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Wednesday, 23 March 2011
Page: 2892


Mr STEPHEN JONES (11:25 AM) —It is an interesting debate that we are engaged in here today, because it really does lay bare the lie at the heart of the name of the party which those opposite purport to represent. It is a truly interesting debate when the party of liberty stands here and seeks to defend rorts which would deny citizens their votes. The party of liberty seeks to remove the rights of citizens.


Mr Robert —Mr Deputy Speaker, I rise on a point of order. Seriously, impugning the rights of a political party in the House is clearly not appropriate under the standing orders.


The DEPUTY SPEAKER (Mr KJ Thomson)—The shadow minister was not here for the earlier debate. I can assure him that members on my left made exactly the same allegation, but of a different political party.


Mr STEPHEN JONES —I seek to make the point, plain and simple, that if those opposite who represent the party of liberty had the courage of their convictions then they would vote in favour of these proposed amendments to the electoral laws in the Electoral and Referendum Amendment (Provisional Voting) Bill 2011. They would vote in favour of it because a party of liberty which truly stood for the principle that the people should choose those who represent them in this august body would want to extend the franchise and ensure that everybody has the right to exercise their citizenship rights as Australians to cast a vote in their electorate for their representatives in this place.

Of course, those opposite have form on this matter. Prior to the last election they had so distorted the electoral rolls as to ensure that many hundreds of thousands of Australians could not even enrol to vote because of the early cut-off of the electoral rolls on the day that the election was called. This rort—and it was a rort—has been overturned by the High Court, and for the first time in four years we saw at the 21 August 2010 election over 100,000 mostly young people enjoy their right to vote in a way that the High Court found was true and proper.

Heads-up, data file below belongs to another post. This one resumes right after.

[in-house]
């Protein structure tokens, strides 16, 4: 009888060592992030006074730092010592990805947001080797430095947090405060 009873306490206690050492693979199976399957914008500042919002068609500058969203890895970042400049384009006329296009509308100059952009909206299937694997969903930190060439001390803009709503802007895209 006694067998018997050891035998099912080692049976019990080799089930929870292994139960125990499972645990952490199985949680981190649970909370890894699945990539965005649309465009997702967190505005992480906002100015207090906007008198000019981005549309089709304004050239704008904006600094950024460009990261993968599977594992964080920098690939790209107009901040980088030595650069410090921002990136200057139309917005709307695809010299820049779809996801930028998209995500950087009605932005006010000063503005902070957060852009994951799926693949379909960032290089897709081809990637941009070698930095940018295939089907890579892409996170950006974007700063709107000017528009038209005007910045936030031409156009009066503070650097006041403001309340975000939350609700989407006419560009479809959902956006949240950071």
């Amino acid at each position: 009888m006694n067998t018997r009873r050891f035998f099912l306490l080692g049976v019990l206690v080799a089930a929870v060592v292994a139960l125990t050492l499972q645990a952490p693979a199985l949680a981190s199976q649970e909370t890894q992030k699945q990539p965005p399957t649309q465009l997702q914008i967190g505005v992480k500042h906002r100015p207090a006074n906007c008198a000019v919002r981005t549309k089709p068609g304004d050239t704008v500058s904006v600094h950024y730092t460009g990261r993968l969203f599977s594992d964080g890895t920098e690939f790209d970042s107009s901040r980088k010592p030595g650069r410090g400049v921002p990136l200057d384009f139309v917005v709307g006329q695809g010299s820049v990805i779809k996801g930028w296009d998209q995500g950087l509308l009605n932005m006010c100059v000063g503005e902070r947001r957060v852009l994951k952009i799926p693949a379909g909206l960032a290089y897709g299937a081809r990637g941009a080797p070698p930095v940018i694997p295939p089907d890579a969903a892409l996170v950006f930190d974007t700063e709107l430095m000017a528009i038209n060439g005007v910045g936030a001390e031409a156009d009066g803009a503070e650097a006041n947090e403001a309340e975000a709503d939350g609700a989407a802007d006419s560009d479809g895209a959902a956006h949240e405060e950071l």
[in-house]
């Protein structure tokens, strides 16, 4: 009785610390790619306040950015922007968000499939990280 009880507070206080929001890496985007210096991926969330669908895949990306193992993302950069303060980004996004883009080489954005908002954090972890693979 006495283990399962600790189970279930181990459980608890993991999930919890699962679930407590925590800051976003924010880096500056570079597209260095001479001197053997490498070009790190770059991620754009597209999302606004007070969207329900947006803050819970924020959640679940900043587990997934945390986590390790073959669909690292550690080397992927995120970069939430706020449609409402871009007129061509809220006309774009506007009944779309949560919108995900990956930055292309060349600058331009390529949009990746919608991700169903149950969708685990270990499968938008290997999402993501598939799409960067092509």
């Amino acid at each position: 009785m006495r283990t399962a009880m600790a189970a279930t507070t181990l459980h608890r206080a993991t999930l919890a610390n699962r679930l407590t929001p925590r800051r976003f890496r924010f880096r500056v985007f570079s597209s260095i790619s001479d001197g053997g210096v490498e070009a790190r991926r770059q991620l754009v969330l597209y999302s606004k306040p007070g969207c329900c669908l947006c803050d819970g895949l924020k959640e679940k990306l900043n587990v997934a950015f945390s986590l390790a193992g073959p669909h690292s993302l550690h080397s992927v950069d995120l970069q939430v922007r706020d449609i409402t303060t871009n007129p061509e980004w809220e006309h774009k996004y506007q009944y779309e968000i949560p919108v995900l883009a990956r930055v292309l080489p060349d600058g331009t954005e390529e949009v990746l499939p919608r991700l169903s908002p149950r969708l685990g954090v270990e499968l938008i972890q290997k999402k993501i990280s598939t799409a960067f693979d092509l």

This reform which has been brought to the House by the Special Minister of State for the Public Service and Integrity is a continuation of our intent to ensure that we correct many of the wrongs that have been visited upon our electoral system by those opposite, and it should enjoy the support of all members of this House. For a country which was founded in relatively modern times, and as a nation of convicts, Australia has nevertheless had a proud history of democracy, and has played its part in exporting democracy to the countries of our region.

We are rightly proud of the conduct of our elections, which are done with integrity and a level of scrutiny and transparency that puts even the closest of election results to the test. Indeed there are some of us who even enjoy and look forward to the festive atmosphere of polling day, with the community out together enjoying a sausage sizzle, the sharing of our democratic values and the real contest of ideas that surrounds an election.

In Australia, we do not change governments frequently, but, when we do change governments, it is without the mayhem or bloodshed that accompanies the change of regimes or governments in many other countries. That is something that we on all sides of the House are rightly proud of. When you hear that the recently deposed President of Egypt, Hosni Mubarak, was in power for 30 years, you really do know that something is not working in the democratic system of that country.

Our system of compulsory voting means that everyone gets a say. It is a system that continually needs refining and sometimes we need to wind back the egregious limitations that are placed on that system by representatives of those opposite. It is a system which enables everyone to cast their vote and it is a system that is the envy of the world. These are all good features of Australia’s voting system. Even on a bitterly cold winter’s day, as was the case in August last year, we are able to get out with the customary enthusiasm and cast our vote in favour of the representatives of our choice.